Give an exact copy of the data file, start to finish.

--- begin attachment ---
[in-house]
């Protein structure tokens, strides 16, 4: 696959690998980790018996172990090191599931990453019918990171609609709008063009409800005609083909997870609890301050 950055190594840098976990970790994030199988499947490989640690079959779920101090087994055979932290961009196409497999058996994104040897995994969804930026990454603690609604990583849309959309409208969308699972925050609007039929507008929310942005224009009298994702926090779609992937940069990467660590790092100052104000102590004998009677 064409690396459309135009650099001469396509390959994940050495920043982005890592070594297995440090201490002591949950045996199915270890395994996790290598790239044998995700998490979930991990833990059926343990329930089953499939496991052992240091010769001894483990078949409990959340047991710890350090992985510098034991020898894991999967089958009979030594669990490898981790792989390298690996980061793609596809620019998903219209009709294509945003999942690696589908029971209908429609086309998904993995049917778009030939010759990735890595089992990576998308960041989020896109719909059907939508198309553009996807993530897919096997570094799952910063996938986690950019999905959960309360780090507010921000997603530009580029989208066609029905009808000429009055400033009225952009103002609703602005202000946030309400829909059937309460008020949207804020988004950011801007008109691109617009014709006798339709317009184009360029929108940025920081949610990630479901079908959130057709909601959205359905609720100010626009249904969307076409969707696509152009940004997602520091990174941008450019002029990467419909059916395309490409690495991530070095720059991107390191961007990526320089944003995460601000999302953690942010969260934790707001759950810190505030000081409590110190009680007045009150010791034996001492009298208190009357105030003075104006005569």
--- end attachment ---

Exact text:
[in-house]
């Protein structure tokens, strides 16, 4: 696959690998980790018996172990090191599931990453019918990171609609709008063009409800005609083909997870609890301050 950055190594840098976990970790994030199988499947490989640690079959779920101090087994055979932290961009196409497999058996994104040897995994969804930026990454603690609604990583849309959309409208969308699972925050609007039929507008929310942005224009009298994702926090779609992937940069990467660590790092100052104000102590004998009677 064409690396459309135009650099001469396509390959994940050495920043982005890592070594297995440090201490002591949950045996199915270890395994996790290598790239044998995700998490979930991990833990059926343990329930089953499939496991052992240091010769001894483990078949409990959340047991710890350090992985510098034991020898894991999967089958009979030594669990490898981790792989390298690996980061793609596809620019998903219209009709294509945003999942690696589908029971209908429609086309998904993995049917778009030939010759990735890595089992990576998308960041989020896109719909059907939508198309553009996807993530897919096997570094799952910063996938986690950019999905959960309360780090507010921000997603530009580029989208066609029905009808000429009055400033009225952009103002609703602005202000946030309400829909059937309460008020949207804020988004950011801007008109691109617009014709006798339709317009184009360029929108940025920081949610990630479901079908959130057709909601959205359905609720100010626009249904969307076409969707696509152009940004997602520091990174941008450019002029990467419909059916395309490409690495991530070095720059991107390191961007990526320089944003995460601000999302953690942010969260934790707001759950810190505030000081409590110190009680007045009150010791034996001492009298208190009357105030003075104006005569």